“It appears that the IRS is spending most of its audit resources on auditing tax returns with potentially lower productivity,” the report concluded.
The CBO noted that stronger enforcement would not necessarily halt tax cheating over the long haul.
“Taxpayers would gradually become aware of some of the changes in the IRS’s enforcement techniques associated with the initiatives,” the analysts wrote. “In response, they would shift to other, less detectible forms of tax evasion.”
In a separate part of the report, the CBO says a $25 per metric ton tax on carbon emissions would raise roughly $1.1 trillion over the next 10 years. That calculation factors in both the possible costs of the tax from potentially reduced economic activity and higher fossil fuel prices, as well as positive economic effects of the tax. In the first year alone, such a tax would raise $66 billion — or more than the budget of the entire U.S. Department of Education over the same time period.
“To simplify implementation, as well as to provide incentives to deploy technologies that capture emissions generated in the production of electricity, the tax could be levied on oil producers, natural gas refiners (for sales outside the electricity sector), and electricity generators,” CBO analysts wrote. “A well-designed tax that covered most energy-related emissions would be expected to reduce emissions.”
In October, ExxonMobil announced that it will spend $1 million to support an advocacy group that is pushing for a carbon tax.
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Behind Kaiser’s Mental Health Breakdown
“The best practices of psychotherapy state that patients should be seen weekly or every other week,” says one clinical psychologist. But at Kaiser, his average patient must wait five weeks between appointments.
A strike by mental health professionals is impacting more than 100 Kaiser clinics and medical facilities. The union has proposed that Kaiser increase staffing and cut patient wait times.
When clinical psychologist Mickey Fitzpatrick thinks about his job, the image that comes to mind is not of a hospital or a doctor’s office, but that of a conveyor belt. Since 2015, the 45-year-old has worked at a Kaiser Permanente hospital in the Northern California city of Pleasanton, where he sees an endless stream of patients dealing with serious mental illnesses: post-traumatic stress disorder, depression, bipolar disorder and anxiety. Each week he sees four to five new patients, and estimates that last year he counseled between 800 and 900 people, who represented a blur of needs that weren’t always easy to keep straight.
“The best practices of psychotherapy state that patients should be seen weekly or every other week,” Fitzpatrick told me. But at Kaiser, he’s never been able to get anywhere near that goal. With his heavy caseload, the average patient must wait five weeks between appointments, a figure that is consistent with other Kaiser therapists I spoke to. “We’re giving them the care that we can with the resources that we can, but we’re not able to do what we’re trained to do.”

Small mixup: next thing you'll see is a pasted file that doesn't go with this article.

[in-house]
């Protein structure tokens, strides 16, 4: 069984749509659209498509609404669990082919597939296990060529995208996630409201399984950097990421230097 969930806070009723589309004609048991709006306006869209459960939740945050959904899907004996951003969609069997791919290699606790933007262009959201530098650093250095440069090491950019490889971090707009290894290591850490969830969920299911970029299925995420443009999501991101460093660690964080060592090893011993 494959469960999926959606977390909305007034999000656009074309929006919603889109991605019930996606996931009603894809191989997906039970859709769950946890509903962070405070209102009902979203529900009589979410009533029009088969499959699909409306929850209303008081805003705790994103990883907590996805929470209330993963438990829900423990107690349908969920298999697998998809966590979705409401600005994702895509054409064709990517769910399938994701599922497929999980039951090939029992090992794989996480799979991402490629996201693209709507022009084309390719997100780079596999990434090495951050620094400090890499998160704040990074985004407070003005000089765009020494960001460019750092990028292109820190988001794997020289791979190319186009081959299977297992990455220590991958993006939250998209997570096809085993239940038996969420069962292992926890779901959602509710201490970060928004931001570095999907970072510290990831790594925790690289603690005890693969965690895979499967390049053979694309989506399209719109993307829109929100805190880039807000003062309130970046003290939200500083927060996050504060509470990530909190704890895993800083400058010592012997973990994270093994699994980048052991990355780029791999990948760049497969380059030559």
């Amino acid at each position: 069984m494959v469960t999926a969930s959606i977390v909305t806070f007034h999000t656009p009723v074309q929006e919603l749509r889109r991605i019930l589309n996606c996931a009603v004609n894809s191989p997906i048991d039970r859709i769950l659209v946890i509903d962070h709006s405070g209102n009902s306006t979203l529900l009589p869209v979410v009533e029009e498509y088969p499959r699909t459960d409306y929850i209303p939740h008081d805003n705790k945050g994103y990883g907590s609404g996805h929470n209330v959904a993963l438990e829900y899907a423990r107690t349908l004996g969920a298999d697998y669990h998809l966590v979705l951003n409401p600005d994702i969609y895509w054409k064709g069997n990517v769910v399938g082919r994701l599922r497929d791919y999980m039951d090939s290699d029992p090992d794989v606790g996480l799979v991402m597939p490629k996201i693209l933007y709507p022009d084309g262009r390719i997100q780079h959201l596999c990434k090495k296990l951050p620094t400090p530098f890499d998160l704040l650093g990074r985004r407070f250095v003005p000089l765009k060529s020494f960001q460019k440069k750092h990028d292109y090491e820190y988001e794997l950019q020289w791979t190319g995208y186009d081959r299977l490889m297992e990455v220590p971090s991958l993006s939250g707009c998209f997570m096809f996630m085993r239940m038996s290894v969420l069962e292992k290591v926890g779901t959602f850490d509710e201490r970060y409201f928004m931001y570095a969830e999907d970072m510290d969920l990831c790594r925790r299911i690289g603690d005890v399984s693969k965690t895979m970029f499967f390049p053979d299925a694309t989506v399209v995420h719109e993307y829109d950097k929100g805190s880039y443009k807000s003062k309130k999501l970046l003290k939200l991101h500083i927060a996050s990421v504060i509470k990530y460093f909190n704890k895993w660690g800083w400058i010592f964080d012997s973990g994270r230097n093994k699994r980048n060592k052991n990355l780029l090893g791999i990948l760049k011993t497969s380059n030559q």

This isn’t a new problem for Kaiser. In 2013, the California Department of Managed Healthcare (DMHC) fined the nonprofit medical-care giant $4 million after completing a routine medical survey and discovering what it called “serious deficiencies in providing access to mental health services” and the company’s failure to promptly correct the problems. The survey found that patients often did not have timely access to appointments and that their educational materials “included inaccurate information that could dissuade an enrollee from pursuing medically necessary care.”
In 2015, a follow-up report by DMHC revealed that Kaiser still regularly failed to provide mental health services as required by state law, which mandates that patients with urgent problems receive an appointment within 48 hours; those with non-urgent issues should be seen within 10 business days (or 15 business days if the appointment is with a specialist physician, such as a psychiatrist).
In a review of nearly 300 patient records, the agency found that 22 percent of cases in Kaiser’s northern region failed to meet the state’s requirements, along with nine percent in the southern region. Among the randomly selected files was a patient with suicidal ideation who waited 16 days for an appointment, and a therapist for another individual who wrote in their notes, “patient wants regular ongoing treatment so may look outside Kaiser.”
The goal of providing “regular ongoing treatment” for Kaiser patients by hiring new therapists is one of the principal demands of mental health care professionals like Fitzpatrick, who has joined 4,000 of his colleagues this week in a five-day strike. The strike, organized by the National Union of Healthcare Workers, is impacting more than 100 Kaiser clinics and medical facilities, and comes amidst contract negotiations that began in June but have stalled. During those negotiations, the union has proposed that Kaiser increase staffing with the goal of eventually seeing returning patients within two weeks, as opposed to over stretches of time that now routinely exceed one month.